Jubilee quartets were popular African American religious groups. Jubilee quartet singers originated in 1871 when a Caucasian when the students at Fisk University began to sing gospel music, in efforts to raise money for African American students to continue to attend the school. Although not the only Jubilee quartet group, the Fisk Jubilee Quartet singers were known for their efforts to raise money for victims in a Chicago fire, and also raising money for freemen to be educated. Jubilee quartets also allowed the progression of Black people in the music industry, by performing acts that white men in Blackface would usually perform.
The Jubilee singers had a distinct tone and were known for their negro spiritual cloud of sing. They were known for their harmonized singing, their call and response style, and the African American barbershop quartet singing style. They sang slave songs, such as “Swing Low Sweet Chariot”. Some famous Jubilee Singers that are still accredited to this day are Sadie Chandler Cole, Roland Hayes, Frederick J Loudin, Opheus Myron McAdoo, Matilda Sissieretta Joyner Jones, Patti J. Malone, and Ella Sheppard.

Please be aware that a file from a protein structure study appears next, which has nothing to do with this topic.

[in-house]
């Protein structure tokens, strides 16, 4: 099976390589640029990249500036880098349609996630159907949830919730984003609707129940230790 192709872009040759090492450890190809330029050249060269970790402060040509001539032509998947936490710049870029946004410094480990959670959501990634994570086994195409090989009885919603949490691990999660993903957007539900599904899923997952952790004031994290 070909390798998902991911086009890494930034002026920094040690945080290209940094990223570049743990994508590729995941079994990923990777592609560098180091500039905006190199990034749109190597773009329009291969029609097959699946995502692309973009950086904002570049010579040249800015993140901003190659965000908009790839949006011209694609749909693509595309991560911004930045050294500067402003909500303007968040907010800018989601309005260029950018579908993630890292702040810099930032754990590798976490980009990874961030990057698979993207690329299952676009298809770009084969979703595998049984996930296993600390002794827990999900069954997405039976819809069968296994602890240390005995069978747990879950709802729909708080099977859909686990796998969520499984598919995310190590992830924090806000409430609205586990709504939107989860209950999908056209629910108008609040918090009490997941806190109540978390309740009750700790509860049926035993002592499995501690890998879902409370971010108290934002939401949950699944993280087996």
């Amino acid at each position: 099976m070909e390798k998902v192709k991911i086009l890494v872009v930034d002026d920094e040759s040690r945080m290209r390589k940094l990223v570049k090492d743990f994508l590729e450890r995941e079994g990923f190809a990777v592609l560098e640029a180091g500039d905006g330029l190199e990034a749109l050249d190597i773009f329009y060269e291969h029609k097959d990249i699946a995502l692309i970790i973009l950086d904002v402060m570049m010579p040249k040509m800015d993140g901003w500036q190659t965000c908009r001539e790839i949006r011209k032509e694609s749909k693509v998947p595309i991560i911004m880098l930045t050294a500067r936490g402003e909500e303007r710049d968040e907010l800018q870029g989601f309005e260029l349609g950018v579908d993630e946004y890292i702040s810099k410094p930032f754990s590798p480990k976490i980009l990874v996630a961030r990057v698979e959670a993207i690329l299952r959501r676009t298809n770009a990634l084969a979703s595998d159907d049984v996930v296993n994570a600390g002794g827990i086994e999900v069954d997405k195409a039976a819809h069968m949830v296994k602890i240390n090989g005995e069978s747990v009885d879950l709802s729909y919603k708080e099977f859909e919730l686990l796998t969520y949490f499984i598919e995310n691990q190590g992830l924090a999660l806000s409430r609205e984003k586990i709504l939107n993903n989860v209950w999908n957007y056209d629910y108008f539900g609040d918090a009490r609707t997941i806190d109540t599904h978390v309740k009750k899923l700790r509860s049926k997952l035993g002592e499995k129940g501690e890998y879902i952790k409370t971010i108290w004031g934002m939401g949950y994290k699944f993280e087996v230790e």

The Jubilee Quartets had an everlasting effect on the African American culture and the arts industry in general. For instance, the Fisk Jubilee singers specifically have been on popular radio shows, and have composed music, such as the “The Year of Jubilee”. In general, Jubilee Quartets have set precedent for what is known to be our traditional gospel music today You can still hear the same harmonic tone, and the same messages portrayed in today’s gospel music.
Overall, I believe that the Jubilee Quartets paved the way for African Americans in the music industry today, especially in the Gospel genre. I believe that the efforts of the Jubilee Quartets also paved the way for African American’s participation in the music industry, despite the inhumane laws that kept them from performing.